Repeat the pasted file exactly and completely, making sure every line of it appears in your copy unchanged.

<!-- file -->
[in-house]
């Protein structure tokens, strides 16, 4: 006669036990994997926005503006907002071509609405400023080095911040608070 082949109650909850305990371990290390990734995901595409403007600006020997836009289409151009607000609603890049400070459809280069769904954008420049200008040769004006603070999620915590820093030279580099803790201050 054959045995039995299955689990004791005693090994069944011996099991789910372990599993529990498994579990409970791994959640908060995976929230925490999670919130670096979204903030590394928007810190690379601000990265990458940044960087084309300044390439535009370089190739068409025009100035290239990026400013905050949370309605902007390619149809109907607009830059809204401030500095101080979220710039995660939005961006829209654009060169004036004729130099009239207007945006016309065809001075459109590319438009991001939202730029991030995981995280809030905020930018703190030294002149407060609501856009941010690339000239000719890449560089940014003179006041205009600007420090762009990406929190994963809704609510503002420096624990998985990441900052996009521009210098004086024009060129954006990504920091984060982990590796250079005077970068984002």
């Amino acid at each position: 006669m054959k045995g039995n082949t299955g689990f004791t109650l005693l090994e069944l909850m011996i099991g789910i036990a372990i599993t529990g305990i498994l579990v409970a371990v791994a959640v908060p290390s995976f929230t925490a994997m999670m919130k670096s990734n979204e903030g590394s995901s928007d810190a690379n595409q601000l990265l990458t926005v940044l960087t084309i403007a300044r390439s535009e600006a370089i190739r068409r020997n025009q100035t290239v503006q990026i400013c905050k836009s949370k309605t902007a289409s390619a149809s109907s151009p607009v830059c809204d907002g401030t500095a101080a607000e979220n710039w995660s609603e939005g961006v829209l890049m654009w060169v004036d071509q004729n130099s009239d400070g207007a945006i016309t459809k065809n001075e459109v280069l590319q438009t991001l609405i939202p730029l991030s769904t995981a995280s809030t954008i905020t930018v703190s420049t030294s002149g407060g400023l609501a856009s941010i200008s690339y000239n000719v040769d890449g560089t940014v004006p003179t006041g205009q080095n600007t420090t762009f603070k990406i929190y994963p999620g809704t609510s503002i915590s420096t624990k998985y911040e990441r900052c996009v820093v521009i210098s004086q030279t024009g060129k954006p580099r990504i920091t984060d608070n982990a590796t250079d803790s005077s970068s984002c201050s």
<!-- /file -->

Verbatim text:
[in-house]
């Protein structure tokens, strides 16, 4: 006669036990994997926005503006907002071509609405400023080095911040608070 082949109650909850305990371990290390990734995901595409403007600006020997836009289409151009607000609603890049400070459809280069769904954008420049200008040769004006603070999620915590820093030279580099803790201050 054959045995039995299955689990004791005693090994069944011996099991789910372990599993529990498994579990409970791994959640908060995976929230925490999670919130670096979204903030590394928007810190690379601000990265990458940044960087084309300044390439535009370089190739068409025009100035290239990026400013905050949370309605902007390619149809109907607009830059809204401030500095101080979220710039995660939005961006829209654009060169004036004729130099009239207007945006016309065809001075459109590319438009991001939202730029991030995981995280809030905020930018703190030294002149407060609501856009941010690339000239000719890449560089940014003179006041205009600007420090762009990406929190994963809704609510503002420096624990998985990441900052996009521009210098004086024009060129954006990504920091984060982990590796250079005077970068984002």
């Amino acid at each position: 006669m054959k045995g039995n082949t299955g689990f004791t109650l005693l090994e069944l909850m011996i099991g789910i036990a372990i599993t529990g305990i498994l579990v409970a371990v791994a959640v908060p290390s995976f929230t925490a994997m999670m919130k670096s990734n979204e903030g590394s995901s928007d810190a690379n595409q601000l990265l990458t926005v940044l960087t084309i403007a300044r390439s535009e600006a370089i190739r068409r020997n025009q100035t290239v503006q990026i400013c905050k836009s949370k309605t902007a289409s390619a149809s109907s151009p607009v830059c809204d907002g401030t500095a101080a607000e979220n710039w995660s609603e939005g961006v829209l890049m654009w060169v004036d071509q004729n130099s009239d400070g207007a945006i016309t459809k065809n001075e459109v280069l590319q438009t991001l609405i939202p730029l991030s769904t995981a995280s809030t954008i905020t930018v703190s420049t030294s002149g407060g400023l609501a856009s941010i200008s690339y000239n000719v040769d890449g560089t940014v004006p003179t006041g205009q080095n600007t420090t762009f603070k990406i929190y994963p999620g809704t609510s503002i915590s420096t624990k998985y911040e990441r900052c996009v820093v521009i210098s004086q030279t024009g060129k954006p580099r990504i920091t984060d608070n982990a590796t250079d803790s005077s970068s984002c201050s």